The Milstar system consists of three segments; the space segment which consists of the six satellites, ground terminals and users, and stations to command and control the satellites. The Military Satellite Communications Systems Wing (MCSW) division of the Space and Missile Systems Center, located at Los Angeles AFB was responsible for development and acquisition of the Milstar space and mission control segments. The Electronic Systems Center at Hanscom AFB is responsible for the US Air Force portion of the terminal segment development and acquisition. The 4th Space Operations Squadron at Schriever SFB and the 148th Space Operations Squadron at Vandenberg SFB are responsible for providing real-time satellite control and communications payload management.

In August 2010 control of the Milstar system was transferred to the Advanced Extremely High Frequency program, in preparation for the launch of the first AEHF satellite, USA-214. Advanced Extremely High Frequency satellites are intended to replace Milstar.[citation needed]


Milstar satellites provide secure, jam resistant, worldwide communications to meet the requirements of the United States military. They were built by Lockheed Martin Missiles and Space Corporation, at a cost of US$800 million each. Each satellite has a design life of 10 years. Six were built, of which five reached their operational geosynchronous orbits, and remain in service. Launches were made using Titan IV rockets with Centaur upper stages, and all six occurred from Space Launch Complex 40 at the Cape Canaveral Air Force Station. The satellites are designed to provide communications which are hard to detect and intercept, and to be survivable in the event of nuclear warfare.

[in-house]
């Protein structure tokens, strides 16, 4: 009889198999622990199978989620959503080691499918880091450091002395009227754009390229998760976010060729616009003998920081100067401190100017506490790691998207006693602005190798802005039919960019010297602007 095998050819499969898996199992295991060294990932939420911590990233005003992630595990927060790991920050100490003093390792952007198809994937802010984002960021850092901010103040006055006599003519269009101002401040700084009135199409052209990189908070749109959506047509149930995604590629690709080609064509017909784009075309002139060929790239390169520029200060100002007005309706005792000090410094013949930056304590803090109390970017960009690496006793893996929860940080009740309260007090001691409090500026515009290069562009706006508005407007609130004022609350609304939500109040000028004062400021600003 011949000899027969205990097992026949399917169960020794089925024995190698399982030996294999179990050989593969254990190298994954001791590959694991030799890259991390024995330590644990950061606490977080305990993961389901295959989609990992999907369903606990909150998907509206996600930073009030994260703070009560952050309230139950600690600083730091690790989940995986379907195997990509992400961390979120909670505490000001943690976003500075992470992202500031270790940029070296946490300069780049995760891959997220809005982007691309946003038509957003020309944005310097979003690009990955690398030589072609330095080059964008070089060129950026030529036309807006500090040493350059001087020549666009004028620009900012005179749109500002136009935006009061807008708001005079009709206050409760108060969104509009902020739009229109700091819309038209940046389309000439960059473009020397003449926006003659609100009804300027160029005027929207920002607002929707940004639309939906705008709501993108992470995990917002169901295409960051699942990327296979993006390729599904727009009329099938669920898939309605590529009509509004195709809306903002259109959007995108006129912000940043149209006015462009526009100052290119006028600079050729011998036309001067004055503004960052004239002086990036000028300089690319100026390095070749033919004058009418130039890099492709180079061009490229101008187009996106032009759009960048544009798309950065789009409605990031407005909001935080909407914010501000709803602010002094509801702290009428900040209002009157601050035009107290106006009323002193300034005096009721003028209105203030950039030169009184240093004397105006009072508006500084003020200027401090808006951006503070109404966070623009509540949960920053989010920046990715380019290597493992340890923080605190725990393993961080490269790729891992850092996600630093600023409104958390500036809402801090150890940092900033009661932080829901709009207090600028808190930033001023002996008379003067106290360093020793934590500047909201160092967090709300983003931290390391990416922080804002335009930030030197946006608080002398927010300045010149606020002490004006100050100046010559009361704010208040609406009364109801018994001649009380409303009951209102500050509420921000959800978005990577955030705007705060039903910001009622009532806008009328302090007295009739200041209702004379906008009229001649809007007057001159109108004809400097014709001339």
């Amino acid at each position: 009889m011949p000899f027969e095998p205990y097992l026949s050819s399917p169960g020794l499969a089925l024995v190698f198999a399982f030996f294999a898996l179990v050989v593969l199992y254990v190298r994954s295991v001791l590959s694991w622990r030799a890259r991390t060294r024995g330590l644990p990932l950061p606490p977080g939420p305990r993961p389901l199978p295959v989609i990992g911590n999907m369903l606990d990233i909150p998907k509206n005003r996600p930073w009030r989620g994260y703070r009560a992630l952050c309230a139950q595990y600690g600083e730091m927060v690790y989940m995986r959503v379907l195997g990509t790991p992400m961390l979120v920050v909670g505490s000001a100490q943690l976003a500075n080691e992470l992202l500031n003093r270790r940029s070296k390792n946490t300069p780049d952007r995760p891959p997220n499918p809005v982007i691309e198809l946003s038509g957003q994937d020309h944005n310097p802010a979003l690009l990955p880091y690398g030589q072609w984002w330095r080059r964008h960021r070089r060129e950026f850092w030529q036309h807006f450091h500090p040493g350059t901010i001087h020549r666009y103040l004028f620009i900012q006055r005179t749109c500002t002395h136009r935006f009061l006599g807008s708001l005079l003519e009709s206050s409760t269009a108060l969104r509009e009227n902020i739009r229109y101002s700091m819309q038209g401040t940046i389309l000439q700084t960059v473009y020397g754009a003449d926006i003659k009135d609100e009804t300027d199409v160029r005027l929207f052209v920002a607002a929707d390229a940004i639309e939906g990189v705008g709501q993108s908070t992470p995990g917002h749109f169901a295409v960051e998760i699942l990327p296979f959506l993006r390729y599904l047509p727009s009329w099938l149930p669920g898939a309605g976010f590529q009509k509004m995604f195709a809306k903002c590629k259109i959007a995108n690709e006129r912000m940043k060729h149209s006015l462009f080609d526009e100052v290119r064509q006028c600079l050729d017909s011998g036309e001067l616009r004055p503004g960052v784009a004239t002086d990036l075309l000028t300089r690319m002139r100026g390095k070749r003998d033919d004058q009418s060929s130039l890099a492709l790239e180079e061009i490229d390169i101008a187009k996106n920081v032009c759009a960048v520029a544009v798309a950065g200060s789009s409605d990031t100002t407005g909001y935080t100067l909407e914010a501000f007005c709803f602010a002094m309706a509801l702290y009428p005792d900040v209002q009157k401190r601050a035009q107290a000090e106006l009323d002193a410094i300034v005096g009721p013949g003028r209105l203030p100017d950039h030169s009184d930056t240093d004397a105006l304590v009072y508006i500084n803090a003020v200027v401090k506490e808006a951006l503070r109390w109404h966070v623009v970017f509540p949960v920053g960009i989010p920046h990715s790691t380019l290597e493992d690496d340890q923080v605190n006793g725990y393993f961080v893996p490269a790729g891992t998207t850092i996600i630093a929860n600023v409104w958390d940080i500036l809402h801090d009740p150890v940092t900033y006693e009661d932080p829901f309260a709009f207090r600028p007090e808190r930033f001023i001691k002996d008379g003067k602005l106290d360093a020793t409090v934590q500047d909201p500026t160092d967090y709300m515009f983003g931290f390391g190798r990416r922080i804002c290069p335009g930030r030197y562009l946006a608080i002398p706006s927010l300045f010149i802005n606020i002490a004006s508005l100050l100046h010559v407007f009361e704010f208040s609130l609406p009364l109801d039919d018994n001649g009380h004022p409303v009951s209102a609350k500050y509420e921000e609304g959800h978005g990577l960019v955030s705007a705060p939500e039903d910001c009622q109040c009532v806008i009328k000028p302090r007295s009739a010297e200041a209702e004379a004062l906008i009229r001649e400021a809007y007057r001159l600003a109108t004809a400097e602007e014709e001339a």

The spacecraft have a mass of 4,500 kilograms (9,900 lb), and are equipped with solar panels which generate eight kilowatts of electric power to power its transponders. Both Block I and Block II satellites provide low data-rate communications at bandwidths between 75 bit/s and 2,400 bit/s, whilst the Block II spacecraft can also provide medium data-rate communications between 4.8 kbit/s and 1.544 Mbit/s. The satellites' uplinks operate in the Q band, while their downlinks operate within the K band. The uplink corresponds to the extremely high frequency band while downlink corresponds to the super high frequency radio band.[citation needed]


USA ID Name Block Launch date/time (UTC) COSPAR ID Rocket Remarks
USA-99 DFS-1 Block I 1994-02-07, 21:47:01 1994-009A Titan IV(401)A
USA-115 DFS-2 Block I 1995-11-06, 05:15:01 1995-060A Titan IV(401)A
USA-143 DFS-3M Block I/II hybrid 1999-04-30, 16:30:00 1999-023A Titan IV(401)B Launch failure
USA-157 DFS-4 Block II 2001-02-27, 21:20 2001-009A Titan IV(401)B
USA-164 DFS-5 Block II 2002-01-16, 00:30:00 2002-001A Titan IV(401)B
USA-169 DFS-6 Block II 2003-04-08, 13:43:00 2003-012A Titan IV(401)B

See also


  2. ^ "NASA - NSSDCA - Spacecraft - Details". Retrieved 2023-03-23.
  3. ^ "Milstar-2 1, 2, 3, 4 (Milstar 3, 4, 5, 6)". Gunter's Space Page. Retrieved 2023-03-23.
  • King, Mak and Riccio, Michael J. Military Satellite Communications: Then and Now. Crosslinks Magazine. Aerospace Corp. Spring, 2010.

External links

This page was last edited on 25 April 2024, at 17:10